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Origin of the balloon tire (research)

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Cooper S.

I live for the CABE
So I’ve been doing a little digging into the origin of the 26” balloon tire we all know and love, and I think I’m close to the original source of it.
As we all know, schwinn introduced the balloon tire to the American market after having taken a trip to Germany in the early 1930s. (Here’s a link to a primer if you haven’t heard that story before https://vintageamericanbicycles.com/index.php/the-first-american-balloon-tire-bicycles/ )
But, I was writing a paper about the German bicycle company Diamant for one of my classes while I’m studying for the semester in Berlin, and noticed that they hadn’t introduced a balloon tire equipped model until 4 years after the Schwinns had discovered the 26” tire. Then I started to look and I couldn’t find any standard model of German bike with those tires from before schwinn introduced them, which seemed rather odd to me. While the bikes in Germany had been using separate inner tubes and tires, they hadn’t really been using the tires that revolutionized bikes in the US, but had kept the 28 x1 1/2” size that was and still is the standard.
Until I found a Katalog from continental tires from 1930, which seems to imply that the ancestors of the 26x2.125 balloon tire was created by them in 1929.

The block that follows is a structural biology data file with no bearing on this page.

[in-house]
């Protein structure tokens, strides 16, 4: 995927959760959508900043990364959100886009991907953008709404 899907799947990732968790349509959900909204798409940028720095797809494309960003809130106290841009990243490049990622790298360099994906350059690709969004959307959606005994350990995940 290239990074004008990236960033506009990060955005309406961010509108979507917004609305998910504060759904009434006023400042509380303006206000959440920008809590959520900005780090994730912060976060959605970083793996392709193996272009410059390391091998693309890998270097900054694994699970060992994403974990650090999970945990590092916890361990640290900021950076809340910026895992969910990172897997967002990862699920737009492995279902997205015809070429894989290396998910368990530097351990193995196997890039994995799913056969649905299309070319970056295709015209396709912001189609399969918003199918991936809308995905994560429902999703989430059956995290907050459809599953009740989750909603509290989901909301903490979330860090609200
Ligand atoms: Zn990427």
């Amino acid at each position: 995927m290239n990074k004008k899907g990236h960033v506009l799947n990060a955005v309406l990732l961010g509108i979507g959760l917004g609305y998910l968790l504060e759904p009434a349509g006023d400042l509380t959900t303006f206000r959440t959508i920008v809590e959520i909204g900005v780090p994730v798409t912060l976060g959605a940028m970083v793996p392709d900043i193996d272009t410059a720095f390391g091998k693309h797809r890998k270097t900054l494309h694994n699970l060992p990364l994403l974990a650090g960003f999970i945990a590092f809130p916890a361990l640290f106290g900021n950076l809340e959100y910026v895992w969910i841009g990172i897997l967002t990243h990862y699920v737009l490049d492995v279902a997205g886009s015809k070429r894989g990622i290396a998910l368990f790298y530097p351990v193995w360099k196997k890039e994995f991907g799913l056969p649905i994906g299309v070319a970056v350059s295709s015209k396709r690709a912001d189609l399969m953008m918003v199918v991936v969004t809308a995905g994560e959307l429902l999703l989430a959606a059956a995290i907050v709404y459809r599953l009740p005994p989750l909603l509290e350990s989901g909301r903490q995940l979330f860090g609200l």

( https://www.strewi-fahrradwerke.de/Fahrraddokumente/1930-continental-reifen-und-zubehoer.pdf )

what do you all think? If anyone has any primary sources from schwinn about where they got the idea from I’d love to see them as I might use this as a part of a larger paper for my German minor’s capstone paper next semester.
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cyclingday

I'm the Wiz, and nobody beats me!
The tire that Frank W. Schwinn saw in Germany, may have been a prototype, and not something that was actually in production.
I’ve read, that he had a hard time finding an American company that would produce that size bicycle tire.
It’s my understanding that Fisk was the first company to produce the 26”x2.125 size clincher type balloon tire.
 

GTs58

I'm the Wiz, and nobody beats me!
I'm pretty sure the new Balloon tire term used by Schwinn has more to do with the new nylon? corded tires that were double tube clinchers, not just the Balloon tire name alone that was around many years prior. Do some research on the evolution of a tire and when the cord was invented and then used on the balloon bike tires after Mr. Schwinn returned from Europe. His tire was the new double tube straight side Corded Balloon tire that was a clincher on the new drop center rims, not the sew up or the glue on garden hose tubeless balloon tires used on the wood rims and pictured above in that German literature. Schwinn was supposedly the first to design/build a bike specifically for these new 2-1/4 " balloon tires.

Sears Fall-Winter catalogue introduced the Allstate balloon tire bicycle. This was a 28 X 2 inch tubeless tire – similar to the construction of many auto and motorcycle tires. Sears advertised that it was a balloon tire that represented the first bike innovation in 50 years.


Note the print in orange.